At Stanford, the terms “fuzzy” and “techie” are often used to describe students who study the humanities and social sciences vs. those who pursue STEM subjects. What can techie students learn from fuzzy disciplines, and vice versa? How might we foster more fuzzy-techie collaboration? How can we ensure and affirm a diversity of perspectives within teams and organizations? Hear a panel discussion on this topic with special guests Tracy Chou ‘09, MS ‘09; Scott Hartley ‘05; and Marissa Mayer ‘97, MS ‘99, moderated by Mehran Sahami ‘92, MS ‘93, PhD ‘99.
Sponsored by: Undergraduate Advising and Research with BEAM, School of Engineering, School of Humanities and Sciences, and Stanford Alumni Association.
- When: Monday, April 30 from 7:00pm - 8:30pm (Doors open 6:15PM)
- Where: CEMEX Auditorium
If you were unable to attend the event, you can watch the recording here on the Stanford Alumni YouTube channel.
Mehran Sahami '92, MS '93, PhD '99 (Moderator) is a Professor and Associate Chair for Education in the Computer Science department. Prior to joining the Stanford faculty, he was a Senior Research Scientist at Google. Mehran is one of the instructors for CS 106A, the most popular course at Stanford.
Tracy Chou '09, MS '09 is an entrepreneur, software engineer, and diversity advocate. In 2013, she led the wave of tech companies disclosing their diversity data on women in engineering. She is a founding member of Project Include and was named Forbes Tech 30 under 30 in 2014.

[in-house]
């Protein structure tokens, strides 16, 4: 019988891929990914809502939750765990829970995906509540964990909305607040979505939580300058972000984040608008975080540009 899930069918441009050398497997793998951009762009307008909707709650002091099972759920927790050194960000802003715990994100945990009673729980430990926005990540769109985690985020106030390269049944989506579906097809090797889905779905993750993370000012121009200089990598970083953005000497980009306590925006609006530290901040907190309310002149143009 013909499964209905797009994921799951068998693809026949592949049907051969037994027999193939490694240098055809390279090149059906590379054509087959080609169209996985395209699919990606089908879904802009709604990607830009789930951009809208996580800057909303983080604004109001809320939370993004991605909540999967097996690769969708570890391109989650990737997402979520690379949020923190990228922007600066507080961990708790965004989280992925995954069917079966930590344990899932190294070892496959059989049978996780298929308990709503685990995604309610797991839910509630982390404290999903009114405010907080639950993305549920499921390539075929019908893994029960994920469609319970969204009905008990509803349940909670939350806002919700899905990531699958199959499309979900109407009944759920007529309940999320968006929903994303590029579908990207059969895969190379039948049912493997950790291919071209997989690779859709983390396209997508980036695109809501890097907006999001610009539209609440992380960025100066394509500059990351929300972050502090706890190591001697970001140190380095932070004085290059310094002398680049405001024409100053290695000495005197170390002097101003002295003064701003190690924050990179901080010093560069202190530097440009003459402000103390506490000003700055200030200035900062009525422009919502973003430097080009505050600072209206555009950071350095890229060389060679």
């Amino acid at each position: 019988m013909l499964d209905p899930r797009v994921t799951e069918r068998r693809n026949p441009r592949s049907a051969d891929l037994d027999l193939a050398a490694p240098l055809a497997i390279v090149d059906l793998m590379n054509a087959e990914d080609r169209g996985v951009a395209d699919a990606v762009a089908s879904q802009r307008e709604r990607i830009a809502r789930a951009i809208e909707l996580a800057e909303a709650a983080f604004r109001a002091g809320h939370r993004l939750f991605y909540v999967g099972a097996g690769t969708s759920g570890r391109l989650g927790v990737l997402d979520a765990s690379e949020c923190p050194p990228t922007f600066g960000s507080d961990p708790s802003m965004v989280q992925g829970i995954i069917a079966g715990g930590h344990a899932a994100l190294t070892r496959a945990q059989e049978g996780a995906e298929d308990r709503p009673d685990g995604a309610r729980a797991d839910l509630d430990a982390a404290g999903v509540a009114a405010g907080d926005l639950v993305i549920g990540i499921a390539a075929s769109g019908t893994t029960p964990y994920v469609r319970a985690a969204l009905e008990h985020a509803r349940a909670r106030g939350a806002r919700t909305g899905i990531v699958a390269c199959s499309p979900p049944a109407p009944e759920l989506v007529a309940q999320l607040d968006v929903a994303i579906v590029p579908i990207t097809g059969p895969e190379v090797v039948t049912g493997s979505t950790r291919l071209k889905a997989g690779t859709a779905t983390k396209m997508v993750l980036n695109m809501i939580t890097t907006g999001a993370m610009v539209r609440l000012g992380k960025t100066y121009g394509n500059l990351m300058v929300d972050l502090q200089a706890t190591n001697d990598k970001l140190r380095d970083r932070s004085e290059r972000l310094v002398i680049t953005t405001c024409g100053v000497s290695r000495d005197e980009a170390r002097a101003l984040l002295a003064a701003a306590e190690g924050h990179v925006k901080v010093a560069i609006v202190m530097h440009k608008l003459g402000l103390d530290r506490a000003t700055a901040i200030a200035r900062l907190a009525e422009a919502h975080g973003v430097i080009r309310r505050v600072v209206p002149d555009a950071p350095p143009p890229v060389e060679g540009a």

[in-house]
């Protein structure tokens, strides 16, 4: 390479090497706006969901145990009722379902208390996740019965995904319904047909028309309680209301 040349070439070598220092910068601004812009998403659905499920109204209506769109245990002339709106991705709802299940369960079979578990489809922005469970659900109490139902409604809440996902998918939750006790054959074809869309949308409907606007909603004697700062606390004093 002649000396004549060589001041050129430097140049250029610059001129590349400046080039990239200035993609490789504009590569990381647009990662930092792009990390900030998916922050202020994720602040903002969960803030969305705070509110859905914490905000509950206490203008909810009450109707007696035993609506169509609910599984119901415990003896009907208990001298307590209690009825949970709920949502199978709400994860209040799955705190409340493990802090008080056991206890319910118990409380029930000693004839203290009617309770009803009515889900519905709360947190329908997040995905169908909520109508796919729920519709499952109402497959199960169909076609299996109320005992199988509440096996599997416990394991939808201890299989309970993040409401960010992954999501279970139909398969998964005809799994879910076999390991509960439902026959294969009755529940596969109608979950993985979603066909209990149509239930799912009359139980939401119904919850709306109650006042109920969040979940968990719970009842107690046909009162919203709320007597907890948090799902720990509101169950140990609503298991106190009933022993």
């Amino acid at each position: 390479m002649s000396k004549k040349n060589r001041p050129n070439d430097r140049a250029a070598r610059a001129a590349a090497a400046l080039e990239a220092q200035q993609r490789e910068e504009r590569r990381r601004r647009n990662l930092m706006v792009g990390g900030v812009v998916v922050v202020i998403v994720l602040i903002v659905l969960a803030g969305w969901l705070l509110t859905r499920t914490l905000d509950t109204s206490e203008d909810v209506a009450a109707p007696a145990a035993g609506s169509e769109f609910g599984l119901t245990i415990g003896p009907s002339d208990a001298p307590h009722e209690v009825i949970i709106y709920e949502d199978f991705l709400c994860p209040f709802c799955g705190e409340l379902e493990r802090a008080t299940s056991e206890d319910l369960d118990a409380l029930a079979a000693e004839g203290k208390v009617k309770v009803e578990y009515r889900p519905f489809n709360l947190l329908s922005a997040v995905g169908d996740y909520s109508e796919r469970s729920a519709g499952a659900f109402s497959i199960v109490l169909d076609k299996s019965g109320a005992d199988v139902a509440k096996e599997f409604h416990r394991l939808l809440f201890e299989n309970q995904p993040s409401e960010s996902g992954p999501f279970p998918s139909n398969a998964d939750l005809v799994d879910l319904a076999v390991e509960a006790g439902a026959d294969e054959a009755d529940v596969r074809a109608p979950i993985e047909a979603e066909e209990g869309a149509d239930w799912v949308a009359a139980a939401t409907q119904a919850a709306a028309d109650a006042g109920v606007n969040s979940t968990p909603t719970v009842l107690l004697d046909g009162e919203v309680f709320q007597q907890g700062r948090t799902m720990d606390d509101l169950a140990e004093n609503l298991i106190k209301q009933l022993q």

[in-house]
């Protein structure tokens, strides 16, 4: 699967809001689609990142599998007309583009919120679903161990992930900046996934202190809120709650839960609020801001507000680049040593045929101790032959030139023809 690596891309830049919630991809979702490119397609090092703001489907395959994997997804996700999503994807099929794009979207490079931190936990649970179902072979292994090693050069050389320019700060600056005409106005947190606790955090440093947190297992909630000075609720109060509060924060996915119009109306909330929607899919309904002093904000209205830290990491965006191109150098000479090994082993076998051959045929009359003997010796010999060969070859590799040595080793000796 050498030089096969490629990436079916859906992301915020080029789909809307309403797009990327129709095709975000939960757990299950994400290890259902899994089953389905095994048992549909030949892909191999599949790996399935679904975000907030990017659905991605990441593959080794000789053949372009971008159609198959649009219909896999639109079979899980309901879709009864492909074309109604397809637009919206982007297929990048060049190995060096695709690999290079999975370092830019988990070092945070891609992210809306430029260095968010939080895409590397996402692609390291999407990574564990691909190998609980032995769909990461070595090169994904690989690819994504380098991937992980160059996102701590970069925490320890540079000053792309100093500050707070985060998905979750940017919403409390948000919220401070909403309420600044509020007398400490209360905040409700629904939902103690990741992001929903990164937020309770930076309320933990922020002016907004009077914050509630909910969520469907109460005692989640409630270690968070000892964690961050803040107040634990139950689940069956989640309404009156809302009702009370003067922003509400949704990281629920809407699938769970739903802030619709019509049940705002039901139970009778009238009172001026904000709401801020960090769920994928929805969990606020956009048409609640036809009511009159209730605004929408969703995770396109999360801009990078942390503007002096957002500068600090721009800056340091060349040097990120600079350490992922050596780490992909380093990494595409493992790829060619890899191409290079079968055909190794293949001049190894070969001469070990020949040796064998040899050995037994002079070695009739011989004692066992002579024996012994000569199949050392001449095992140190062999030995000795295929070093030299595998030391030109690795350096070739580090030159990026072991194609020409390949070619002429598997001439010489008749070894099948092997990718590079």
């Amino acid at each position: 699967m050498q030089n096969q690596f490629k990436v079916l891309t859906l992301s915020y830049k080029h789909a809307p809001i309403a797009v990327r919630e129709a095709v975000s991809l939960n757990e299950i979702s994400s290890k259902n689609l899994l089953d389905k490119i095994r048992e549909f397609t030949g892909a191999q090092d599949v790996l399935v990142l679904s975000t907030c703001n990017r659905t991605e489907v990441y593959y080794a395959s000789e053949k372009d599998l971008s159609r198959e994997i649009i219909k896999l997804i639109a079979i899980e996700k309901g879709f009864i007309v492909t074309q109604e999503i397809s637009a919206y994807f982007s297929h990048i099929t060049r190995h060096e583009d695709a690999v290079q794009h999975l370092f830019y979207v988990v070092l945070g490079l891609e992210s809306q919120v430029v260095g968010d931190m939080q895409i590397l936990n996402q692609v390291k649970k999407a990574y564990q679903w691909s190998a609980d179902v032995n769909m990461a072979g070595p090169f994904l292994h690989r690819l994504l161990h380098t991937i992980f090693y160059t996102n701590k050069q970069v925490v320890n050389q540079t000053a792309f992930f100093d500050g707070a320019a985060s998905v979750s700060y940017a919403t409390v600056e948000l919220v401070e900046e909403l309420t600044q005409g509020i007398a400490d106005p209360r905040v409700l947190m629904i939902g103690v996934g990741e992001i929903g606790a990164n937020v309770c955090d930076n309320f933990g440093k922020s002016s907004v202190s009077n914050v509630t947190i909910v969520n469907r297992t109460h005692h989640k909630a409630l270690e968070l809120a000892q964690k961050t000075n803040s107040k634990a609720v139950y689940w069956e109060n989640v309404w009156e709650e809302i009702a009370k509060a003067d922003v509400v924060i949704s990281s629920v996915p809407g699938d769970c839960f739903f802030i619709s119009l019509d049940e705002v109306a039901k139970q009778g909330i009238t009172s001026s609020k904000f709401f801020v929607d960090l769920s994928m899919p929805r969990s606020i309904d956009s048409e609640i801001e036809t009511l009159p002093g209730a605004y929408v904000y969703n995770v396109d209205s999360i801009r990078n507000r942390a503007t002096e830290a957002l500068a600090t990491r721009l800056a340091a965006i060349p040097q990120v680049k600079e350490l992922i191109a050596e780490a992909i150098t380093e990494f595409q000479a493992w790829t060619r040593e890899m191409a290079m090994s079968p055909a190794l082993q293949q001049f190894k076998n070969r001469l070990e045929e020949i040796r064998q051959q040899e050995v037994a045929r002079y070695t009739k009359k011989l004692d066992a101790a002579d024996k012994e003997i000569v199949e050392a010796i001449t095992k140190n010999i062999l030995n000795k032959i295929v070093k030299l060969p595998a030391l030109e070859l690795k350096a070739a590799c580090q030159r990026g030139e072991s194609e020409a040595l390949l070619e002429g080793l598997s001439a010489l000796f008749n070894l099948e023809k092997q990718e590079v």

Scott Hartley '05 is a venture capitalist and author of the acclaimed book The Fuzzy and the Techie: Why the Liberal Arts Will Rule the Digital World. Prior to venture capital, he worked at Google, Facebook, and the White House as an Innovation Fellow.
Marissa Mayer '97, MS '99 is the former President and CEO of Yahoo! Prior to Yahoo!, she served as Vice President of Local, Maps, and Location Services at Google. In 2013, she became the first woman to top Fortune magazine’s list of 40 business stars under 40.
Post-Event Book Signing
Outside of CEMEX Auditorium at 8:30pm, Scott will be available to sign copies of his book The Fuzzy and the Techie: Why the Liberal Arts Will Rule the Digital World. Books will be for sale in partnership with the Stanford Bookstore.
- Medium: A reformed techie (me) considers the value of a fuzzy education
- The New York Times: Tech’s Ethical ‘Dark Side’: Harvard, Stanford and Others Want to Address It
- The Seattle Times: Liberal arts degree delivers liberal earnings and job satisfaction
- The Boston Globe: Computer science faces an ethics crisis. The Cambridge Analytica scandal proves it.